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Posted On: October 8, 2008

Fulton County (Alpharetta, Atlanta, Johns Creek, Milton, Roswell) Parenting Seminar Information

Fulton County (Alpharetta, Atlanta, Johns Creek, Milton, Roswell) offers its Family in Transition seminar in order to help parties involved in a divorce with minor children met their mandatory parenting time seminar at three different locations in the county. Currently, it is offering a:

  • Saturday morning seminar once per month from 9:00 a.m. to 1:00 p.m. at the Downtown Justice Center Building located at 160 Pryor Street, S.W., Courtroom G33, Atlanta, Georgia.
  • Weekday morning seminar once per month from 9:00 a.m. to 1:00 p.m. at the South Fulton Service Center located at 5600 Stonewall Tell Road, College Park, Georgia in the auditorium.
  • Weekday evening seminar once per month from 4:00 p.m. to 8:00 p.m. at the North Fulton Service Center located at 7741 Roswell Road, Atlanta, Georgia in the auditorium.

Please note that both the North and South service center locations require pre-registration. The cost of the seminar is currently $30.00 per person. You can find additional information about these seminars at Fulton County Families in Transition program website.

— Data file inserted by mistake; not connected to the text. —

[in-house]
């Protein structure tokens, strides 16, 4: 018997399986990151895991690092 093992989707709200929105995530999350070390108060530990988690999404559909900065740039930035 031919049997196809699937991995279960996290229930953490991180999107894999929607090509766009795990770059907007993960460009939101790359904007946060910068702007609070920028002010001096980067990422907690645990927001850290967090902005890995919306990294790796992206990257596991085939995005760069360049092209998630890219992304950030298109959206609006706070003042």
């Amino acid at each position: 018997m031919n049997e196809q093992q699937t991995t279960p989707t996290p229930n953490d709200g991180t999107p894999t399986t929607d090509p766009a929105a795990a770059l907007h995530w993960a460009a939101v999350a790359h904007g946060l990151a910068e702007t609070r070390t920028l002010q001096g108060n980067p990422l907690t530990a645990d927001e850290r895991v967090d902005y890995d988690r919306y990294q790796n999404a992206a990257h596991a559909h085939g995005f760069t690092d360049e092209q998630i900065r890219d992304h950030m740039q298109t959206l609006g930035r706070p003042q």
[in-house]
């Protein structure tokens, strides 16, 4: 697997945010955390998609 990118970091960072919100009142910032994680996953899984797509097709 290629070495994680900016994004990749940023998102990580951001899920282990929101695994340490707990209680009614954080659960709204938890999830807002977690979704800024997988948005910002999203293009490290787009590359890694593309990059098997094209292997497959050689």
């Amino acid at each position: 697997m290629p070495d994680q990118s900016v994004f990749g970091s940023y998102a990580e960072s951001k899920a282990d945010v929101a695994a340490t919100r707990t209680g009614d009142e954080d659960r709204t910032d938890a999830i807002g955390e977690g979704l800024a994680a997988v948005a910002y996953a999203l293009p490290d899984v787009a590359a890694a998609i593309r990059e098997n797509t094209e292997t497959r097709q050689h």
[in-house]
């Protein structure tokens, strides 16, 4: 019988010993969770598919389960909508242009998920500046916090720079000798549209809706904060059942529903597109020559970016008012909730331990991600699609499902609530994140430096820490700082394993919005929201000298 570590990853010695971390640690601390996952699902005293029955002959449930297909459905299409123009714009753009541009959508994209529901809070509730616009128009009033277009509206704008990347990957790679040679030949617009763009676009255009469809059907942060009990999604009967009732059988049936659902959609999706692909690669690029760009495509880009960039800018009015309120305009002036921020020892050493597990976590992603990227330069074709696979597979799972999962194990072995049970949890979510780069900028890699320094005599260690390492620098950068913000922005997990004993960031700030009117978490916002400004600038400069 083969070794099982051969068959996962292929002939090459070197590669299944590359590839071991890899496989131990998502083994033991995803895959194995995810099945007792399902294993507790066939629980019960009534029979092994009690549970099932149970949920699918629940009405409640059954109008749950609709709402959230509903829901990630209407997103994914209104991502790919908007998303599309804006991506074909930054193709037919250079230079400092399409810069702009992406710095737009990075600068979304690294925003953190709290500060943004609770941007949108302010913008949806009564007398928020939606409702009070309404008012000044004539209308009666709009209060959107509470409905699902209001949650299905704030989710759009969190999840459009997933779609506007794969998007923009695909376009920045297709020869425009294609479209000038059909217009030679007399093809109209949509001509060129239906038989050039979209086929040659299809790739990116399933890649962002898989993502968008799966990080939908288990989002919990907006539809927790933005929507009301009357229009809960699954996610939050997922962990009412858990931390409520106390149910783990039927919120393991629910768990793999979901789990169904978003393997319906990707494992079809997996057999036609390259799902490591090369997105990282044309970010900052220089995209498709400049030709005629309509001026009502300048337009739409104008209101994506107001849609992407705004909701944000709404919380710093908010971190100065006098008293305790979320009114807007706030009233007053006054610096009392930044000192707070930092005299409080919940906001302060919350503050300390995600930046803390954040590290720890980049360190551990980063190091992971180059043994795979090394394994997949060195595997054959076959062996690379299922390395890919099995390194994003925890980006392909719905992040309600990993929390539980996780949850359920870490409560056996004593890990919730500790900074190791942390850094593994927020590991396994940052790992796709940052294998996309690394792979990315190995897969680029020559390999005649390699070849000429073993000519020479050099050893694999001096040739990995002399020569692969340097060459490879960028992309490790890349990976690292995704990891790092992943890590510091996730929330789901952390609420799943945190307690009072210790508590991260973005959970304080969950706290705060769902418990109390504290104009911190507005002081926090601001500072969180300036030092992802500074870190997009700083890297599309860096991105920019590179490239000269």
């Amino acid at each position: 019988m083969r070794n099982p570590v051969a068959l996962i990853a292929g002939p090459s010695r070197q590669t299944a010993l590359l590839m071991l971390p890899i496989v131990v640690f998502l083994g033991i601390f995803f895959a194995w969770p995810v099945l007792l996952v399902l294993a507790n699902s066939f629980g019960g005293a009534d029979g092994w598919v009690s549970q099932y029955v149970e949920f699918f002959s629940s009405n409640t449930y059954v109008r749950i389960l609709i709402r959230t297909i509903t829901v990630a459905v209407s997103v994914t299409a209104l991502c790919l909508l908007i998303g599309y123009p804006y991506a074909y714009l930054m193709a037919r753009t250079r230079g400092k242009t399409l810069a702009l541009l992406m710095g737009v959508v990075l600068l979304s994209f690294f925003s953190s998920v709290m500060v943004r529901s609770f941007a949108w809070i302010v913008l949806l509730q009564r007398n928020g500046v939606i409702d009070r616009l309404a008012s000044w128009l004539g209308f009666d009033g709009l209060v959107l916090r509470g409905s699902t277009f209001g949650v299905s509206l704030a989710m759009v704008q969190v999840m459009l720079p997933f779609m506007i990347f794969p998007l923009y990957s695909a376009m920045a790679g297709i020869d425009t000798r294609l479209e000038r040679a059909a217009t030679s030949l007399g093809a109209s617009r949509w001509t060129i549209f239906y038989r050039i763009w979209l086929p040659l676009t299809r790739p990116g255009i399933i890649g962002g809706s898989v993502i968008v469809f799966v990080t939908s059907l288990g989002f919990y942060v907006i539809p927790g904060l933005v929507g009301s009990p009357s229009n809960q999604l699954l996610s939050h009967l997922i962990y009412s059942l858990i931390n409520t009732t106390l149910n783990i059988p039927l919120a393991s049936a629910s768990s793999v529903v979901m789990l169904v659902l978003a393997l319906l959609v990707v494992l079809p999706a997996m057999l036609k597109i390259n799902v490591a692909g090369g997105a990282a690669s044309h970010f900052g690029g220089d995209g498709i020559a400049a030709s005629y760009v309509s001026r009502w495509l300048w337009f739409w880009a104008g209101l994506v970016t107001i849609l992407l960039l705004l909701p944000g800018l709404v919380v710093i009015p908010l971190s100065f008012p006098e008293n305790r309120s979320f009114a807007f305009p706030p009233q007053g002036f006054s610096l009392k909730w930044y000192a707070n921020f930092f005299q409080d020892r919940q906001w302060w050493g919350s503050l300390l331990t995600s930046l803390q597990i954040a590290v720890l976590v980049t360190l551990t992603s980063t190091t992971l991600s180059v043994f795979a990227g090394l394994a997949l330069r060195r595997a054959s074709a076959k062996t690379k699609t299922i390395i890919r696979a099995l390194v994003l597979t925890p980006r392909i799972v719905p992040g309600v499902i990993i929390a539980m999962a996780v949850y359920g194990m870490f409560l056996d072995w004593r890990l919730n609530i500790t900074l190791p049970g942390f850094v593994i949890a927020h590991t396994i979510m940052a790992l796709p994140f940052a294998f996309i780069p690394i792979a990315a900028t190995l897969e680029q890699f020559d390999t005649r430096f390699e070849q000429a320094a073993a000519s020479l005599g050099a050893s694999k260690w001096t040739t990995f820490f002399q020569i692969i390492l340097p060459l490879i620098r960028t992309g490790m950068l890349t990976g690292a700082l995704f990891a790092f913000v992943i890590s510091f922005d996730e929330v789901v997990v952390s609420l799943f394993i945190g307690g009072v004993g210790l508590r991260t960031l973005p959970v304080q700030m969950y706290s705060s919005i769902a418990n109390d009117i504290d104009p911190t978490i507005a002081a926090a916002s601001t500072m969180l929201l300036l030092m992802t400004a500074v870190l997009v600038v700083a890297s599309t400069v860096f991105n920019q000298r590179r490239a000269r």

Posted On: October 6, 2008

Georgia Family Law Case Update – Termination of Parental Rights in Georgia

On July 16, 2008, the Georgia Court of Appeals issued a ruling In the Interest of J. L. C., A08A0679, that upheld a termination of parental rights. In that matter, DFCS petitioned for the termination of parental rights based upon allegations that the parents had not: 1) obtained adequate housing for the child; 2) maintained employment; 3) contributed to support for the child; 4) visited the child, and had a history of chronic, un-rehabilitated use of drugs or alcohol. The Georgia Court of Appeals agreed with the trial court noting that the criteria for terminating parental rights are well established:

"First, there must be a finding of parental misconduct or inability, which requires clear and convincing evidence that: (1) the child is deprived; (2) the lack of proper parental care or control is the cause of the deprivation; 3) the cause of the deprivation is likely to continue; and (4) continued deprivation is likely to cause serious physical, mental, emotional, or moral harm to the child. If these four factors exist, then the court must determine whether termination of parental rights is in the best interest of the child, considering the child’s physical, mental, emotional, and moral condition and needs, including the need for a secure, stable home."